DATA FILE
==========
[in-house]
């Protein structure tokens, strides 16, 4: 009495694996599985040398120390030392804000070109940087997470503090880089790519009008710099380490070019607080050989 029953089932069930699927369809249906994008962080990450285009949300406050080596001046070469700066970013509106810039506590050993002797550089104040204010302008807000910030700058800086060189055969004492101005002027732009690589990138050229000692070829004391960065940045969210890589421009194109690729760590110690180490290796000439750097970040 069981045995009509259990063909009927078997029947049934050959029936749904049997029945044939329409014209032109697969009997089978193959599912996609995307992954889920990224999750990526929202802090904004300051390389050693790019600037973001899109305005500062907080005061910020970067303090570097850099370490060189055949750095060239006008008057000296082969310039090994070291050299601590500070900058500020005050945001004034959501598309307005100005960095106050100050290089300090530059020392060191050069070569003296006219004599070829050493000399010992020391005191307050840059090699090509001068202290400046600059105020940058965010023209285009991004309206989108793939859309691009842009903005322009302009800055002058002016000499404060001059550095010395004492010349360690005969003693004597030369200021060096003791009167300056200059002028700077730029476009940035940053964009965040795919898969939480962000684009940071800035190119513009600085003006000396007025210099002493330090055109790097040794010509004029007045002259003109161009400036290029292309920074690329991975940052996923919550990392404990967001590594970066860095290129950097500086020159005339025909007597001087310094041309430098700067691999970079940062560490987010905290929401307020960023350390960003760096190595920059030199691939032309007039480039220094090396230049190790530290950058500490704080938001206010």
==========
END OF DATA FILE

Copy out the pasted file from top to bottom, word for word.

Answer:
[in-house]
């Protein structure tokens, strides 16, 4: 009495694996599985040398120390030392804000070109940087997470503090880089790519009008710099380490070019607080050989 029953089932069930699927369809249906994008962080990450285009949300406050080596001046070469700066970013509106810039506590050993002797550089104040204010302008807000910030700058800086060189055969004492101005002027732009690589990138050229000692070829004391960065940045969210890589421009194109690729760590110690180490290796000439750097970040 069981045995009509259990063909009927078997029947049934050959029936749904049997029945044939329409014209032109697969009997089978193959599912996609995307992954889920990224999750990526929202802090904004300051390389050693790019600037973001899109305005500062907080005061910020970067303090570097850099370490060189055949750095060239006008008057000296082969310039090994070291050299601590500070900058500020005050945001004034959501598309307005100005960095106050100050290089300090530059020392060191050069070569003296006219004599070829050493000399010992020391005191307050840059090699090509001068202290400046600059105020940058965010023209285009991004309206989108793939859309691009842009903005322009302009800055002058002016000499404060001059550095010395004492010349360690005969003693004597030369200021060096003791009167300056200059002028700077730029476009940035940053964009965040795919898969939480962000684009940071800035190119513009600085003006000396007025210099002493330090055109790097040794010509004029007045002259003109161009400036290029292309920074690329991975940052996923919550990392404990967001590594970066860095290129950097500086020159005339025909007597001087310094041309430098700067691999970079940062560490987010905290929401307020960023350390960003760096190595920059030199691939032309007039480039220094090396230049190790530290950058500490704080938001206010």